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Lowering The Voting Age

Joe Widmer

When you turn 16 you can drive, pay taxes on your earnings and you begin making major decisions about your future.  But you’re not allowed to vote.  As Las Cruces High School “Bulldawg Broadcast” student Stefanie Gutierrez reports one group is working to change that.

In New Mexico 16 year olds have adult responsibilities. Take my class some already have babies, some are the main earners for their families and all of us are making some of the most important decisions of our lives. Issues like public education and affordability of higher education disproportionally affect those under 18. Yet we have no say over how these political decisions are made.

Fair vote is an advocacy group that said

If young citizens are old enough to drive, work without restrictions on their hours, and pay taxes-- they should also have a voice in their local government”.


We asked Las Cruces high school students if 16 year olds should be able to vote.

“I think at the age 16 and 17 we have an good enough mind set to think what we want for our further to be able to vote for who should be able pick who should be in charge of us”

Charlie Herrera said.

“I have a voice and I can use it.” Cesar Miss said.

None of the students we interviewed at Las Cruces high school- said they were against lowering the voting age. But many of the adults we interviewed weren’t fully convinced 16 year olds have the maturity to vote.

“They don’t! but neither do 20 year olds- probably most of the time neither do 30 year olds. I don’t think age makes you better at that- the opportunity to have experiences does“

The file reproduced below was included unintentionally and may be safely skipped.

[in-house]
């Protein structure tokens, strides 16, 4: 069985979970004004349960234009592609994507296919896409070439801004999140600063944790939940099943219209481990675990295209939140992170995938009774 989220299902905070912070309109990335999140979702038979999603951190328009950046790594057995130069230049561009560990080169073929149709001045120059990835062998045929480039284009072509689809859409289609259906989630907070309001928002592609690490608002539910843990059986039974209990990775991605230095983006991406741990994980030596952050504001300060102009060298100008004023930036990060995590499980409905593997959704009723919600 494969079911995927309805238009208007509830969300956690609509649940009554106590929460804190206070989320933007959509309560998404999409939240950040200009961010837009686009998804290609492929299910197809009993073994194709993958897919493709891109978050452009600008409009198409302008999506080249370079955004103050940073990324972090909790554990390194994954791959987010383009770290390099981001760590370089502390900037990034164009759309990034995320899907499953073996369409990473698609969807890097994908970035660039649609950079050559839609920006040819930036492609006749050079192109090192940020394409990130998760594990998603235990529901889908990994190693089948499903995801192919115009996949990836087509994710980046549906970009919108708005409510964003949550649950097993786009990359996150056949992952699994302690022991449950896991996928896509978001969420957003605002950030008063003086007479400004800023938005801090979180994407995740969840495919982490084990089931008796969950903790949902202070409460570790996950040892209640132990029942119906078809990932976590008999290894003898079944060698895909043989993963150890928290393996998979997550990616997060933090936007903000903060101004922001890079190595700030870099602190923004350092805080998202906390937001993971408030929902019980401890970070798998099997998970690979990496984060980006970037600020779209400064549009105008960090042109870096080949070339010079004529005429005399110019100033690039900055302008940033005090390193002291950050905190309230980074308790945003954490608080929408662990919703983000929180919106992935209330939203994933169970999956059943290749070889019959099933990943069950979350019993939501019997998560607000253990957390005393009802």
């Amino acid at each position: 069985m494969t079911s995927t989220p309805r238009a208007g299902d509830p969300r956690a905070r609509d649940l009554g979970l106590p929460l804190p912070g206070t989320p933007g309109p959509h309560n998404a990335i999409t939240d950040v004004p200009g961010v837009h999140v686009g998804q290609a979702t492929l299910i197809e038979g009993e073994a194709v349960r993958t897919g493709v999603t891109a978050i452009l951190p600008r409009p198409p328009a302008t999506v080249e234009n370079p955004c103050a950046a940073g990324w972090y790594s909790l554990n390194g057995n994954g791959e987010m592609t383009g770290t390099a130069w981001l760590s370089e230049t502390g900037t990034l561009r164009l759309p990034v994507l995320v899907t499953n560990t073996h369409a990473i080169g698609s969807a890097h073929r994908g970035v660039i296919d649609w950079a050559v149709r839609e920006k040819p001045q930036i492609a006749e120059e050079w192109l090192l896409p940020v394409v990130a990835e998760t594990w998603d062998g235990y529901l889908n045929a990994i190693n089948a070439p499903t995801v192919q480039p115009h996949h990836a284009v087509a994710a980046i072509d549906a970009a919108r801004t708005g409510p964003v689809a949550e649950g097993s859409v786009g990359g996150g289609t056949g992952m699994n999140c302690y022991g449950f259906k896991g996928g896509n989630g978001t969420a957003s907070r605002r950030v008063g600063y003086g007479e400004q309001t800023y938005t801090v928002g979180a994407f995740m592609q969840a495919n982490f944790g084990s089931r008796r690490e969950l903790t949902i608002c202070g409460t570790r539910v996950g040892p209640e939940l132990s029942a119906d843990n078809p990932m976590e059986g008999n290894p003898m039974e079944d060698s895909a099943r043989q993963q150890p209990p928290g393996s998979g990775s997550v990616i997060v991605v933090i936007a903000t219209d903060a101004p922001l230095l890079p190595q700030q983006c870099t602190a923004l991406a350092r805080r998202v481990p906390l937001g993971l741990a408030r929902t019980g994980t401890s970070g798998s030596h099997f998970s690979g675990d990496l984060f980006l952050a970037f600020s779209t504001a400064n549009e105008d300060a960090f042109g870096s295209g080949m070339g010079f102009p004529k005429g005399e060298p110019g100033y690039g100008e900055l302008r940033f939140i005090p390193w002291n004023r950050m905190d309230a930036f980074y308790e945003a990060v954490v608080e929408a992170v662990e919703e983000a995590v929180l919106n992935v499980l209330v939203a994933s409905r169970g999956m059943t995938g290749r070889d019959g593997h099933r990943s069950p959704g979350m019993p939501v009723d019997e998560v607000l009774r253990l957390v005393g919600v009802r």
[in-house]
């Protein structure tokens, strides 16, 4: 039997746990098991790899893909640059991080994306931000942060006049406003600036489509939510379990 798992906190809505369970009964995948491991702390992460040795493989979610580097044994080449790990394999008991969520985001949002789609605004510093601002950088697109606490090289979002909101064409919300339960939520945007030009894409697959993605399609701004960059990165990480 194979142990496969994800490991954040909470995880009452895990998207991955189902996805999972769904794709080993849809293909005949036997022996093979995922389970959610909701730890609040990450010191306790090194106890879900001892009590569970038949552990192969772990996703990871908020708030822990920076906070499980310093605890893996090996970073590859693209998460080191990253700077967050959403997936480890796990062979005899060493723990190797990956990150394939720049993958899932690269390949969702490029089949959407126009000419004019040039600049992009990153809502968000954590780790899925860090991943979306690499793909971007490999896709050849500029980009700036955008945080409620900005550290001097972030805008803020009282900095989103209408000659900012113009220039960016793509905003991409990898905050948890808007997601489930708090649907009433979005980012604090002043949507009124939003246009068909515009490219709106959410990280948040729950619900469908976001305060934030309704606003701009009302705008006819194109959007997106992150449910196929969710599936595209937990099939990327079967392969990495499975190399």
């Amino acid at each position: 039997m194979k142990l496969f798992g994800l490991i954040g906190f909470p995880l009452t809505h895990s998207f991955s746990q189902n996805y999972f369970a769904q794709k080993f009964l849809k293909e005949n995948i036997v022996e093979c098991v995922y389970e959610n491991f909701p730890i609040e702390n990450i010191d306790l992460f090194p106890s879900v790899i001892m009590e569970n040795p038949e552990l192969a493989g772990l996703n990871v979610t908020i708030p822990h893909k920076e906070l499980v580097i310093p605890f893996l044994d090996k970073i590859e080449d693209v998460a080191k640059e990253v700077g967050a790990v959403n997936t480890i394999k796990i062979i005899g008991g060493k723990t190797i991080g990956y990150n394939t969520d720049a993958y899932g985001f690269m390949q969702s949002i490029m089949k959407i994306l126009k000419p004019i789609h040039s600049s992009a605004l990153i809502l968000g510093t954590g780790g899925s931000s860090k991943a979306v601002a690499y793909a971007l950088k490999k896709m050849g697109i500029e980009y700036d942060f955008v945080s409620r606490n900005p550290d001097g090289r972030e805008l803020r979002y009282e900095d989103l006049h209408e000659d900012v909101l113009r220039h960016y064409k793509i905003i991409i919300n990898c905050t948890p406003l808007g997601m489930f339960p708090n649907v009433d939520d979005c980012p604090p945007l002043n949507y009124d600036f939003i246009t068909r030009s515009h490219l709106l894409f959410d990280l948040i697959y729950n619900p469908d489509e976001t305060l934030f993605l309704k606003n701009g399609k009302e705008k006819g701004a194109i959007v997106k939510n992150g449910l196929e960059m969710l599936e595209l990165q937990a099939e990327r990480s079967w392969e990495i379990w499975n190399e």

Erin Hegberg said.

“I don’t think that is a good age to put a responsibility on a teenager when they should be in school concentration on that” Elizabeth Astorga said.

Dona Ana County Chief Deputy Clerk Scott Krahling oversees elections in the County- we asked him about the potential impact of lowering the voting age. He said there are many examples of young people making themselves heard in the political process like when the County was considering closing down a skate park in Chaparral.

“That might have gone ahead and closed it down but during summer a good group of kids that used it showed up at county meeting and talked about it and talked about the importance in their lives”

But it’s about more than simply giving young people a voice. Voter turnout hit historic lows in the 2014 elections- lowering the voting age could improve turnout.  And according to research from Fairvote it could get people in the habit of voting at a younger age.

Krahling said voter education and registering eligible voters in the schools could have the same impact… without the complexities of changing the law.

“I think if we go to every high school and talk to every graduating senior about how to register to vote where they  can do it give them the option right there and then I think that would do more to increase turn out then lowering the age.” Krahling said.

The 26th Amendment, that lowered the federal voting age to 18 in 1971, does not prohibit 16-year-olds from voting.

Dona Ana County wouldn’t be the first place to lower the voting age.  Takoma Park, Maryland began allowing 16 year olds to vote beginning with the 2014 municipal elections. Adults could probably take a lesson from them 16 year olds voted at twice the rate as adults in that election.         
Las Cruces high school student Julia Montoya... said it’s an unfair double standard.. but one that is unlikely to change before she is 18.

“We are getting to age where were going to have to vote and where were going to have to figure out politics and know what is going on though our world this is our life you know this we would have to learn sometime might as well learn at 16 and 17 right”